Sunday 20 April 2014


     Born in Lodz, studied in religious school, early on became a craftsman; worked until WWI in a textile factory.  In 1918 he began publishing poems in the humor section of Lodzher tageblat (Lodz daily), later becoming an internal contributor.  He also published monologues, tableaux on Lodz themes and written for variety shows: Azazel, Ararat, and Yidishe bande.  After Lodzher tageblat ceased publication, he (1931) became a principal contributor to Nayes folksblat (New people’s news) where he worked until WWII.  Works published in book form: Nadir un veyn nisht (Take this and don’t cry), humorous pieces (Lodz, 1938).  On the twentieth anniversary, January 25, 1938, there was a special issue of Nayer folksblat published with articles about him by Y. Uger, Moyshe Broderzon, Yoysef Okrutni, and Yisroel Rozenberg.  On the first of September 1939, he was arrested together with Y. Uger and other Yiddish writers from Lodz by the Gestapo and thrown into the Radogoszcz concentration camp behind the city of Lodz.  In early 1940 he escaped and made his way to Warsaw, and in early 1943 he died in the Warsaw ghetto.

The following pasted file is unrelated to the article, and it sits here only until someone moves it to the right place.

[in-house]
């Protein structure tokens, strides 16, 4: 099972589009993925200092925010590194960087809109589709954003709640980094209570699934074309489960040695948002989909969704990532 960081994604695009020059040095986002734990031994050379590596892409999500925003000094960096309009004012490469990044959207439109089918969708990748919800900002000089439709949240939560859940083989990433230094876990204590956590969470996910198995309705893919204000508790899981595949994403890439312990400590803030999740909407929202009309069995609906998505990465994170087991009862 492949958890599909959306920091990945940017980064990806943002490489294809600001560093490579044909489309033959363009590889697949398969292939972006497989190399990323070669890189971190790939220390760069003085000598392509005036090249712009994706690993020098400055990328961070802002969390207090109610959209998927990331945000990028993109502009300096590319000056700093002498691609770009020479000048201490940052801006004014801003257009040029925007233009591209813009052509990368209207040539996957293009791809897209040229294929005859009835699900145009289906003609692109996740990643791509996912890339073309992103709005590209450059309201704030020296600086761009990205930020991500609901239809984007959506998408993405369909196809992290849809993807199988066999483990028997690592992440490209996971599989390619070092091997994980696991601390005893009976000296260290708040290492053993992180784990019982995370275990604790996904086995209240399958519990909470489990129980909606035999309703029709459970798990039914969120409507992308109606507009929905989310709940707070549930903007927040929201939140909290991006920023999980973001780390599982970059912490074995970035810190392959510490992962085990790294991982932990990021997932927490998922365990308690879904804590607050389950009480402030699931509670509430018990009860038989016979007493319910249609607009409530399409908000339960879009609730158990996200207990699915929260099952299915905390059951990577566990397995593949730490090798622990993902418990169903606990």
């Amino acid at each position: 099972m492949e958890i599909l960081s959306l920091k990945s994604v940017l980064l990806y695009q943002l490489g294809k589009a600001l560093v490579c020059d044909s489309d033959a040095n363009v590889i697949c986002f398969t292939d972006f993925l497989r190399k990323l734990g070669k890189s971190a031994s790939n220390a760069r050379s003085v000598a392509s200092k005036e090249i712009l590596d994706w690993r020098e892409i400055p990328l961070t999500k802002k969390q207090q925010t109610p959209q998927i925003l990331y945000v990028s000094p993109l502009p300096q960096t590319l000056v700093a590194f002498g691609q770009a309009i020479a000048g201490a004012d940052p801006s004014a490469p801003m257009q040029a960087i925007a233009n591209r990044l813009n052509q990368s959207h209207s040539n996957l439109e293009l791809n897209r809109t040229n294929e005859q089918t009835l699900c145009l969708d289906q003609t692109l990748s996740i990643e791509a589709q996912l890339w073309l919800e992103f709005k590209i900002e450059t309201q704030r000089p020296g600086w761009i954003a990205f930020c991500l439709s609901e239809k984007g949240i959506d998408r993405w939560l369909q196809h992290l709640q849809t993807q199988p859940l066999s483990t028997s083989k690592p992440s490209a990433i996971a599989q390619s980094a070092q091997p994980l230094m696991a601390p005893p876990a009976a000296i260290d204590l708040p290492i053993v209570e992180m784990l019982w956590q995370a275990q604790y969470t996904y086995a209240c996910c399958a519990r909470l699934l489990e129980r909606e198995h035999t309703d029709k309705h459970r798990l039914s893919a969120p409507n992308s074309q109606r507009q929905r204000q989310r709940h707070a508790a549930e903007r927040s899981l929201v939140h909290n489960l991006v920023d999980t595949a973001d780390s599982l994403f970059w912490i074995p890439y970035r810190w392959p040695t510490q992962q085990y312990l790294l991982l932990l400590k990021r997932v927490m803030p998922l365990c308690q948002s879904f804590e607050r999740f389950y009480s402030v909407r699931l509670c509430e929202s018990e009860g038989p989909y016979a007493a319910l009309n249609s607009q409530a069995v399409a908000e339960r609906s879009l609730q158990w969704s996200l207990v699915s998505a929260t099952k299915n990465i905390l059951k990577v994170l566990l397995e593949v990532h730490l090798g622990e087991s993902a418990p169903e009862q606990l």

Sources: Y. Okrutni, Literarisher bleter (Literary leaves) (February 1938); B. Mark, Umgekumene shrayber fun di getos un lagern (Murdered writers from the ghettos and camps) (Warsaw, 1954), p. 54.

1 comment:

  1. My great-uncle. Earlier, in 1913, he helped my grandfather (his younger brother) escape conscription into the Russian army by providing him with tickets and false papers so that he could come to England